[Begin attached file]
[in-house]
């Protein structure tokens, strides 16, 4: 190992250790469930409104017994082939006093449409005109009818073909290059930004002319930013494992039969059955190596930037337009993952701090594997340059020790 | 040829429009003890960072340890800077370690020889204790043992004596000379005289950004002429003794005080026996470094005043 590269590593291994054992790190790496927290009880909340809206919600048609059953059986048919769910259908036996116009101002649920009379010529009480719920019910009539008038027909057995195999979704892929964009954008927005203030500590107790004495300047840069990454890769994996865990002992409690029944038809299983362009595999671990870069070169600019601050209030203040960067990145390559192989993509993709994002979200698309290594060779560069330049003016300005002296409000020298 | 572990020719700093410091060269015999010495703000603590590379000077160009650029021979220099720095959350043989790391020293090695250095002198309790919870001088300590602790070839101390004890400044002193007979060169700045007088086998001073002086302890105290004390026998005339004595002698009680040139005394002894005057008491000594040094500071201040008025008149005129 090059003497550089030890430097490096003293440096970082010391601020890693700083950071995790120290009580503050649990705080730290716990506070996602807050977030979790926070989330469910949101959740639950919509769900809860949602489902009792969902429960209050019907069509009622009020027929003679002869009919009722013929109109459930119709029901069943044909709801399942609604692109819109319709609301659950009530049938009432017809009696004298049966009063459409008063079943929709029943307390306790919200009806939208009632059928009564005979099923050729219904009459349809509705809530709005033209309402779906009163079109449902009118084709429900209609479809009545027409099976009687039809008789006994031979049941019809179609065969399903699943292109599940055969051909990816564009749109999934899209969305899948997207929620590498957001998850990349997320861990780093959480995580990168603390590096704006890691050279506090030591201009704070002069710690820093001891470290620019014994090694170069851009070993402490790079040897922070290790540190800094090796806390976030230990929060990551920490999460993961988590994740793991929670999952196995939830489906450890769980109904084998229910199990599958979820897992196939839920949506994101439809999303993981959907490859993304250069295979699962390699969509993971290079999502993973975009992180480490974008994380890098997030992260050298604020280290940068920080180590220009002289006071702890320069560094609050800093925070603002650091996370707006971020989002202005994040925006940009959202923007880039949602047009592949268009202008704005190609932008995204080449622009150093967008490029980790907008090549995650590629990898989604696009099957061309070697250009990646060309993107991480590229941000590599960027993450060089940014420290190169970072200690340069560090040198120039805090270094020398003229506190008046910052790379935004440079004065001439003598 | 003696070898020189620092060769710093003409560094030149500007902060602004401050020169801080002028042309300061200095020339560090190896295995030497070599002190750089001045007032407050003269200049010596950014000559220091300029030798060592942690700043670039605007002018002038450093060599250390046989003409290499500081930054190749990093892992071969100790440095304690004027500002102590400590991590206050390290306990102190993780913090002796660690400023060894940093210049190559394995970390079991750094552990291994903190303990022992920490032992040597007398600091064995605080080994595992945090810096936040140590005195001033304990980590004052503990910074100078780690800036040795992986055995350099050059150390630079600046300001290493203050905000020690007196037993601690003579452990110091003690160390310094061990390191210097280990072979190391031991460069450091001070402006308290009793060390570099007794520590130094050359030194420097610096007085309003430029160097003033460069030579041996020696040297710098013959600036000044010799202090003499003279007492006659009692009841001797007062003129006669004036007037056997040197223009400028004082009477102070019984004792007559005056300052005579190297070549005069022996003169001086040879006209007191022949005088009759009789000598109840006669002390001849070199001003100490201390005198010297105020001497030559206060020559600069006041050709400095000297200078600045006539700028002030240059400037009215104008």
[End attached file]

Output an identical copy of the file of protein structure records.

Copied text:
[in-house]
């Protein structure tokens, strides 16, 4: 190992250790469930409104017994082939006093449409005109009818073909290059930004002319930013494992039969059955190596930037337009993952701090594997340059020790 | 040829429009003890960072340890800077370690020889204790043992004596000379005289950004002429003794005080026996470094005043 590269590593291994054992790190790496927290009880909340809206919600048609059953059986048919769910259908036996116009101002649920009379010529009480719920019910009539008038027909057995195999979704892929964009954008927005203030500590107790004495300047840069990454890769994996865990002992409690029944038809299983362009595999671990870069070169600019601050209030203040960067990145390559192989993509993709994002979200698309290594060779560069330049003016300005002296409000020298 | 572990020719700093410091060269015999010495703000603590590379000077160009650029021979220099720095959350043989790391020293090695250095002198309790919870001088300590602790070839101390004890400044002193007979060169700045007088086998001073002086302890105290004390026998005339004595002698009680040139005394002894005057008491000594040094500071201040008025008149005129 090059003497550089030890430097490096003293440096970082010391601020890693700083950071995790120290009580503050649990705080730290716990506070996602807050977030979790926070989330469910949101959740639950919509769900809860949602489902009792969902429960209050019907069509009622009020027929003679002869009919009722013929109109459930119709029901069943044909709801399942609604692109819109319709609301659950009530049938009432017809009696004298049966009063459409008063079943929709029943307390306790919200009806939208009632059928009564005979099923050729219904009459349809509705809530709005033209309402779906009163079109449902009118084709429900209609479809009545027409099976009687039809008789006994031979049941019809179609065969399903699943292109599940055969051909990816564009749109999934899209969305899948997207929620590498957001998850990349997320861990780093959480995580990168603390590096704006890691050279506090030591201009704070002069710690820093001891470290620019014994090694170069851009070993402490790079040897922070290790540190800094090796806390976030230990929060990551920490999460993961988590994740793991929670999952196995939830489906450890769980109904084998229910199990599958979820897992196939839920949506994101439809999303993981959907490859993304250069295979699962390699969509993971290079999502993973975009992180480490974008994380890098997030992260050298604020280290940068920080180590220009002289006071702890320069560094609050800093925070603002650091996370707006971020989002202005994040925006940009959202923007880039949602047009592949268009202008704005190609932008995204080449622009150093967008490029980790907008090549995650590629990898989604696009099957061309070697250009990646060309993107991480590229941000590599960027993450060089940014420290190169970072200690340069560090040198120039805090270094020398003229506190008046910052790379935004440079004065001439003598 | 003696070898020189620092060769710093003409560094030149500007902060602004401050020169801080002028042309300061200095020339560090190896295995030497070599002190750089001045007032407050003269200049010596950014000559220091300029030798060592942690700043670039605007002018002038450093060599250390046989003409290499500081930054190749990093892992071969100790440095304690004027500002102590400590991590206050390290306990102190993780913090002796660690400023060894940093210049190559394995970390079991750094552990291994903190303990022992920490032992040597007398600091064995605080080994595992945090810096936040140590005195001033304990980590004052503990910074100078780690800036040795992986055995350099050059150390630079600046300001290493203050905000020690007196037993601690003579452990110091003690160390310094061990390191210097280990072979190391031991460069450091001070402006308290009793060390570099007794520590130094050359030194420097610096007085309003430029160097003033460069030579041996020696040297710098013959600036000044010799202090003499003279007492006659009692009841001797007062003129006669004036007037056997040197223009400028004082009477102070019984004792007559005056300052005579190297070549005069022996003169001086040879006209007191022949005088009759009789000598109840006669002390001849070199001003100490201390005198010297105020001497030559206060020559600069006041050709400095000297200078600045006539700028002030240059400037009215104008």